For years, menswear retailers watched helplessly as sales declined. Between dress-down workplace dress codes and the male aversion to recreational shopping, it was difficult to generate traffic in men's specialty stores and men's sections of department stores.
No lure — even drastic price cuts — seemed to reel them in.
But lately retailers say that men are coming back. One big factor: With the Internet 1990s a fading memory, men are getting back into suits and ties. “I certainly see signs of life,” says Russell Hoss, an analyst at Roth Capital Partners, especially for classic business attire. Nordstrom sales associates told him they had never seen such strong menswear demand as during a mid-July weekend sale. “After 10 years of a depressed market, I'm encouraged.”
Menswear margins have edged up — to nearly 32.5 percent in April from about 30 percent last August, according to Morgan Stanley. Women's wear, though still boasting higher margins, declined — to 50 percent in April from about 55 percent in August. “We've been seeing very early signs of a possible upturn in men's apparel,” he says.
More proof comes from the encouraging June sales growth figures of some retailers. Men's Wearhouse comp sales, for example, rose 7.6 percent in June. JoS. A. Bank Clothiers Inc.'s comps climbed 15.2 percent; a year earlier, sales dropped 3.7 percent.
The goodhas been a long time coming. For a while, it looked like men not only weren't buying new styles, but they weren't even replacing their old clothes. In the face of sluggish demand, Today's Man Inc. went bankrupt. Gadzooks chucked men's clothes. Target Corp. cited men's apparel as one of its weakest areas. Menswear has also long underperformed women's at department stores and specialty retailers such as Gap Inc. and Abercrombie & Fitch Co. And after dumping the Structure brand name last year, Limited Brands is turning its Express stores into dual gender concepts at the rate of 40 to 50 per year.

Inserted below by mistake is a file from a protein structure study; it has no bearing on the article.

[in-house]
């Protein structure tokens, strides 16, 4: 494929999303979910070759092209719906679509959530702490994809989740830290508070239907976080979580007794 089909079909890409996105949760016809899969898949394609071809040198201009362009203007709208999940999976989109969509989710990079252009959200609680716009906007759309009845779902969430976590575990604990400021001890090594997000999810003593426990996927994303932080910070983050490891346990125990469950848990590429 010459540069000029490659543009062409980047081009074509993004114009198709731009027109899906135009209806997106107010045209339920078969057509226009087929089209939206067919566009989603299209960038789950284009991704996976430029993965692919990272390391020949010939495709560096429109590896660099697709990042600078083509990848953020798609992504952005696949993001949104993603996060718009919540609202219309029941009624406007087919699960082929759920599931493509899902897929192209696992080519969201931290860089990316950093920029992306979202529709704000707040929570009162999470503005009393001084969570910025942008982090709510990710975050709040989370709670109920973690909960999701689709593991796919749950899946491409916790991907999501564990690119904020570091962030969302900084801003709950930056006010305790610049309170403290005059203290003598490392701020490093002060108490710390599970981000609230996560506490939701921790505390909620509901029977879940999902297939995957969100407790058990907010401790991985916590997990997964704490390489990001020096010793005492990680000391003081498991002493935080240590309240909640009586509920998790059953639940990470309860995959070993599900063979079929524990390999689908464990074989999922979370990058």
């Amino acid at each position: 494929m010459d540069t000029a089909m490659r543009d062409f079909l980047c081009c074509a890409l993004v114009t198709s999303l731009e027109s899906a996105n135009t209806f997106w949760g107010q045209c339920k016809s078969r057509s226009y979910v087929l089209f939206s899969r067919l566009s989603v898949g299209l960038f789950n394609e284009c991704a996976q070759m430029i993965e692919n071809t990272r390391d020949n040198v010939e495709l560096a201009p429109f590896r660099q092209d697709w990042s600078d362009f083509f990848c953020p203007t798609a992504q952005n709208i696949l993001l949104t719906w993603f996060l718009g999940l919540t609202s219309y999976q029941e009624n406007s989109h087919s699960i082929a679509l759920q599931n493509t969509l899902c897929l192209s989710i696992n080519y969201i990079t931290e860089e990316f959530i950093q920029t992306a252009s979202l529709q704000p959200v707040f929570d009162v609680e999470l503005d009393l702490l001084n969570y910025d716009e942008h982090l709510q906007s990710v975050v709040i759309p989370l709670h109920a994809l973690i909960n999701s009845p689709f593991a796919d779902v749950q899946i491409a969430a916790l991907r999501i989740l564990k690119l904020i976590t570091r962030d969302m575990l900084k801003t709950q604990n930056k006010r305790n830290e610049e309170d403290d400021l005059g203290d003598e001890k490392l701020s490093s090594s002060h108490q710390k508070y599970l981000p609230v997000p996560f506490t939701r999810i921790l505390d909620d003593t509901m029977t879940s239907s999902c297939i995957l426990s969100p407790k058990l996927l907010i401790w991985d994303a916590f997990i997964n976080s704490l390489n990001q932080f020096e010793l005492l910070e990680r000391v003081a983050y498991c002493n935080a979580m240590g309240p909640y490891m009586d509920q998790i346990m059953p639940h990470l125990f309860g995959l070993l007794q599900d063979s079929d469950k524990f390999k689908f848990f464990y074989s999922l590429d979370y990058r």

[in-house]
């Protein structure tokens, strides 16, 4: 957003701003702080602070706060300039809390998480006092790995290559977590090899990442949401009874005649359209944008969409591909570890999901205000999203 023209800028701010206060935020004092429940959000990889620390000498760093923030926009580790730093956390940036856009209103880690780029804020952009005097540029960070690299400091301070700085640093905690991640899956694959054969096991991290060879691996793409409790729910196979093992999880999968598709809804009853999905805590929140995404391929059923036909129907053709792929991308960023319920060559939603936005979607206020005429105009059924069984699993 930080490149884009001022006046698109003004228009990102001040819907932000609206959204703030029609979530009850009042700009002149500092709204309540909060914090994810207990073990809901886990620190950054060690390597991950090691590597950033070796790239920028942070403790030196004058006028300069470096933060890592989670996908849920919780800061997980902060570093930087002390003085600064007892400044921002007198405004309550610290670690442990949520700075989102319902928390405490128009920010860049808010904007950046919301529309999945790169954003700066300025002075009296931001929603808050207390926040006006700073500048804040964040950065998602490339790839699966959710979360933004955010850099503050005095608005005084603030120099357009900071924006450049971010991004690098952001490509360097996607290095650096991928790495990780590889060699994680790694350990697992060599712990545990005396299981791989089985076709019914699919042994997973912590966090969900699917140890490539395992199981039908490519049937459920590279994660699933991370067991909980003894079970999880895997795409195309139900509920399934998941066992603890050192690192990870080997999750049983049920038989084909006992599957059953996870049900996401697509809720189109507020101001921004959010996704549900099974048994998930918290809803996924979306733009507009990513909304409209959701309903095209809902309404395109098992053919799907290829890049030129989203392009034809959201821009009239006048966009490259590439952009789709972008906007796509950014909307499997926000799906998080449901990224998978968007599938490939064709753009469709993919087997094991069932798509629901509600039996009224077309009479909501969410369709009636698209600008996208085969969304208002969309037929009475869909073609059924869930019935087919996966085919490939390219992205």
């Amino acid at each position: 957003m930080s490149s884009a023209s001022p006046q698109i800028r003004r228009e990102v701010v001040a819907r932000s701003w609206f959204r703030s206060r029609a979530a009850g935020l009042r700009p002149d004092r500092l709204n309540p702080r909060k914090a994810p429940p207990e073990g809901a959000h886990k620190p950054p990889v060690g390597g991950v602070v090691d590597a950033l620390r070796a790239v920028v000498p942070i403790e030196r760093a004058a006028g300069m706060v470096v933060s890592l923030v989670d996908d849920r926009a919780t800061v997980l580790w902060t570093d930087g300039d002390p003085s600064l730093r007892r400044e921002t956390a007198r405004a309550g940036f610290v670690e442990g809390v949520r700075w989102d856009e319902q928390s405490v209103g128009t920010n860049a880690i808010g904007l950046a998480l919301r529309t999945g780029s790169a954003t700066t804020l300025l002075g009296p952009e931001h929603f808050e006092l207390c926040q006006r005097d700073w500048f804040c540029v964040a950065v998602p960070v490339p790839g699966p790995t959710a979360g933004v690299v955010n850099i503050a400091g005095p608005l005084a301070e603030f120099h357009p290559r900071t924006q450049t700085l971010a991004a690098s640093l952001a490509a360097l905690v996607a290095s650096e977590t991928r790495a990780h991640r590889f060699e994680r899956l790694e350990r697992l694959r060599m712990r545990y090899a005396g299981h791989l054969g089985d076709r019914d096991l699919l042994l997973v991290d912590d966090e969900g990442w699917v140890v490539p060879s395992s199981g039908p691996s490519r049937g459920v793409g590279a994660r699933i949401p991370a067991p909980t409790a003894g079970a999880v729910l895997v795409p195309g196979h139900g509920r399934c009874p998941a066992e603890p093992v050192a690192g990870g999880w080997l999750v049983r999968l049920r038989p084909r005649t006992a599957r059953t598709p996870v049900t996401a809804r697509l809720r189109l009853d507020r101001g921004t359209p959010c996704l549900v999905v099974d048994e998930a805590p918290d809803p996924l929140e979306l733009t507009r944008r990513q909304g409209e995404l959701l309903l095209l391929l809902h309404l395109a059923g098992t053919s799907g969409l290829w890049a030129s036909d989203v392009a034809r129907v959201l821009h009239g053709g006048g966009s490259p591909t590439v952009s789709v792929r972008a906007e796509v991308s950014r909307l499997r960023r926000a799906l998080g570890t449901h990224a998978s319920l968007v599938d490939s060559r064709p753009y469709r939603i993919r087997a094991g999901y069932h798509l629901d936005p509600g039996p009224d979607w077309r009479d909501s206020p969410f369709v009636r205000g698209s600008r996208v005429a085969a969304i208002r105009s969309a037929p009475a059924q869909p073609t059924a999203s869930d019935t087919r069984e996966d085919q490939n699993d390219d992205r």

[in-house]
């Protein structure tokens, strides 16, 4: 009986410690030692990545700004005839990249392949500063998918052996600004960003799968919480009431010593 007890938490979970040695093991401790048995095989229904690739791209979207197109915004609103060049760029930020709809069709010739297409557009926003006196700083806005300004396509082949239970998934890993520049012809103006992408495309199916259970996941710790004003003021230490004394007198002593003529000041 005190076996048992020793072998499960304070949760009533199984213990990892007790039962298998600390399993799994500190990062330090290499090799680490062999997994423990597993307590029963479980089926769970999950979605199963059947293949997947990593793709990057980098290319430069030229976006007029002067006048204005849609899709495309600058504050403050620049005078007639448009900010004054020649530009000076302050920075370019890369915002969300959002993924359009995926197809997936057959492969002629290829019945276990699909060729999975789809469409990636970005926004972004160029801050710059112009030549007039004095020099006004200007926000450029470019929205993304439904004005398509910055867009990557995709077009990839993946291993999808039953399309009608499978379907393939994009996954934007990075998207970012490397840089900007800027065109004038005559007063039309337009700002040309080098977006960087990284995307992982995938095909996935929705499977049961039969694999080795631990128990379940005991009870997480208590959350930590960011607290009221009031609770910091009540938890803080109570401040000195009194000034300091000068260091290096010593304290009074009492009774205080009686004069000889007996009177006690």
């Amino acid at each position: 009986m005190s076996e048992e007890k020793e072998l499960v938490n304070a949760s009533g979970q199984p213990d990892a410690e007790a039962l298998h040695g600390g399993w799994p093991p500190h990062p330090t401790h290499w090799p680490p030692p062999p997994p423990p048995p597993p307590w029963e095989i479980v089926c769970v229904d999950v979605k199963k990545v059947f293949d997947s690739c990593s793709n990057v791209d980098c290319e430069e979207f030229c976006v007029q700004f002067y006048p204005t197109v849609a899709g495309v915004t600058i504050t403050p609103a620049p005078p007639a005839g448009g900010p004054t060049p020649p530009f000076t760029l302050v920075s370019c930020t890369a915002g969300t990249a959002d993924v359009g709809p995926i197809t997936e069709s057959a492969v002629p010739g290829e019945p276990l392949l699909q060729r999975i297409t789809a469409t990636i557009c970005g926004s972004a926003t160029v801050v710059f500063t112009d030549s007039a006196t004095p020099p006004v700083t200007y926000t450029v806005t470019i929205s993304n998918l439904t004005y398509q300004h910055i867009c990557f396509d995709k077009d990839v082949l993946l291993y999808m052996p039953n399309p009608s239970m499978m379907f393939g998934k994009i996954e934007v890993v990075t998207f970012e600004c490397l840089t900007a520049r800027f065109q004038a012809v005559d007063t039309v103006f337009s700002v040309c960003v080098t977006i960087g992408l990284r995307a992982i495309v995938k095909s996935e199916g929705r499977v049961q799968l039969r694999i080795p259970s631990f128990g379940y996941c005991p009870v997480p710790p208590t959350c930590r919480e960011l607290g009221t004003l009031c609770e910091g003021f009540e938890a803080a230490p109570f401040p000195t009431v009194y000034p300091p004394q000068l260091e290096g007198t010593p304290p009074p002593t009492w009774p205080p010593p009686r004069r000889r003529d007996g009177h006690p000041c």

AND THE SURVIVORS ARE…
It's not good news for all menswear firms. The real winners, analysts say, are those that offer tailored, classic clothes — the duds men need now to go to work. Even out-of-work men, and there are many of them, need a nice suit for interviewing.
“With four players now left in the specialty channel (Men's Wearhouse, JoS. A. Bank, Brooks Brothers and S&K Man), their growth will likely have to come from the department store/chains,” says Brian Tunick, a JP Morgan analyst in a recent report. They're also trying to divvy up the $130 million in menswear sales that's up for grabs following the closure of Today's Man.
Analysts view the recent encouraging signs as indications that men are replacing their wardrobes after years of neglect. “It's part of the replenishment cycle,” says Bill Baldwin, an analyst with Baldwin Anthony & McIntyre Securities in. One trend that's helping Men's Wearhouse and JoS. A. Banks is the return to dressier wear. The difference between now and the booming 1990s, however, is that men want less expensive suits, analysts say. Men's Wearhouse, for example, attributes part of its recent success to expanding its lower price-point inventories. Dino Speranza, Men's Wearhouse senior vice president of store operations, says 30 percent of its suits sell for less than $200, compared with 15 percent in that price range last year.
Men's Wearhouse comps are also being helped by its strategy to rent tuxedos in its 505 stores nationwide. That's a high-margin sideline, which also brings younger men into the store for the first time, says Speranza. About 700,000 will be rented in 2003, up from zero in 2000, according to JP Morgan.
Men's Wearhouse remains confident. It's looking for space for a fourth store in Manhattan, two in Brooklyn and some into grow its New York metropolitan business. “We expect our business in the second half to be stronger,” Speranza says.